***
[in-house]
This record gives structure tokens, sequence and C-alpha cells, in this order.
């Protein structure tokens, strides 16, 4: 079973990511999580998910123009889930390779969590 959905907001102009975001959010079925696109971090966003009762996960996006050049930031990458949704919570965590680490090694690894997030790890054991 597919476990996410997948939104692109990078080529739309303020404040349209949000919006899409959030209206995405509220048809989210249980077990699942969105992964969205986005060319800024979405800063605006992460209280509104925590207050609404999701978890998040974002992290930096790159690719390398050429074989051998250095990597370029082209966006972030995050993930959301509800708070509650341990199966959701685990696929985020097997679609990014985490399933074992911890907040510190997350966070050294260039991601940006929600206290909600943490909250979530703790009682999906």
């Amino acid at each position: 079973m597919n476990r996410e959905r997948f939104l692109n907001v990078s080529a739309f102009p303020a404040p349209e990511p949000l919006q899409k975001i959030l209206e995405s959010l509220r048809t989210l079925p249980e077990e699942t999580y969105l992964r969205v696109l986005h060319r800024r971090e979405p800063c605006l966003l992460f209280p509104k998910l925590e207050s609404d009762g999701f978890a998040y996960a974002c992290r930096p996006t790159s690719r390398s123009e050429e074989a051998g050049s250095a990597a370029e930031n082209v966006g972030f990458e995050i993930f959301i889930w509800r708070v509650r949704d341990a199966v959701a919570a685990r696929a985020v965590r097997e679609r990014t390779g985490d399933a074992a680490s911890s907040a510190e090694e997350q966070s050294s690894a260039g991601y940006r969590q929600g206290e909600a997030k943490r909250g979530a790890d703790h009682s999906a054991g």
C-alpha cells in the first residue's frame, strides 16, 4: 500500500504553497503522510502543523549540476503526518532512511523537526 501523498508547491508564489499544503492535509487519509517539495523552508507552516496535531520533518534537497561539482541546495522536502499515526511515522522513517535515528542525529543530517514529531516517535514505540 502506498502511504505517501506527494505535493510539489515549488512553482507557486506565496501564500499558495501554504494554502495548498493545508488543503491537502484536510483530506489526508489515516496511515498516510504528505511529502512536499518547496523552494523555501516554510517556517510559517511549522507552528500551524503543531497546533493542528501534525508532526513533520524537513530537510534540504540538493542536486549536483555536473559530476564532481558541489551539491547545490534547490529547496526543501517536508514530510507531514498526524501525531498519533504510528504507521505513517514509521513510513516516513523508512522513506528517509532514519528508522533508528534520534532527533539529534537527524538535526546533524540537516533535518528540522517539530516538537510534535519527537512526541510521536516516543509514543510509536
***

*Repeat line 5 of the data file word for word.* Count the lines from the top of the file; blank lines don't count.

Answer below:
C-alpha cells in the first residue's frame, strides 16, 4: 500500500504553497503522510502543523549540476503526518532512511523537526 501523498508547491508564489499544503492535509487519509517539495523552508507552516496535531520533518534537497561539482541546495522536502499515526511515522522513517535515528542525529543530517514529531516517535514505540 502506498502511504505517501506527494505535493510539489515549488512553482507557486506565496501564500499558495501554504494554502495548498493545508488543503491537502484536510483530506489526508489515516496511515498516510504528505511529502512536499518547496523552494523555501516554510517556517510559517511549522507552528500551524503543531497546533493542528501534525508532526513533520524537513530537510534540504540538493542536486549536483555536473559530476564532481558541489551539491547545490534547490529547496526543501517536508514530510507531514498526524501525531498519533504510528504507521505513517514509521513510513516516513523508512522513506528517509532514519528508522533508528534520534532527533539529534537527524538535526546533524540537516533535518528540522517539530516538537510534535519527537512526541510521536516516543509514543510509536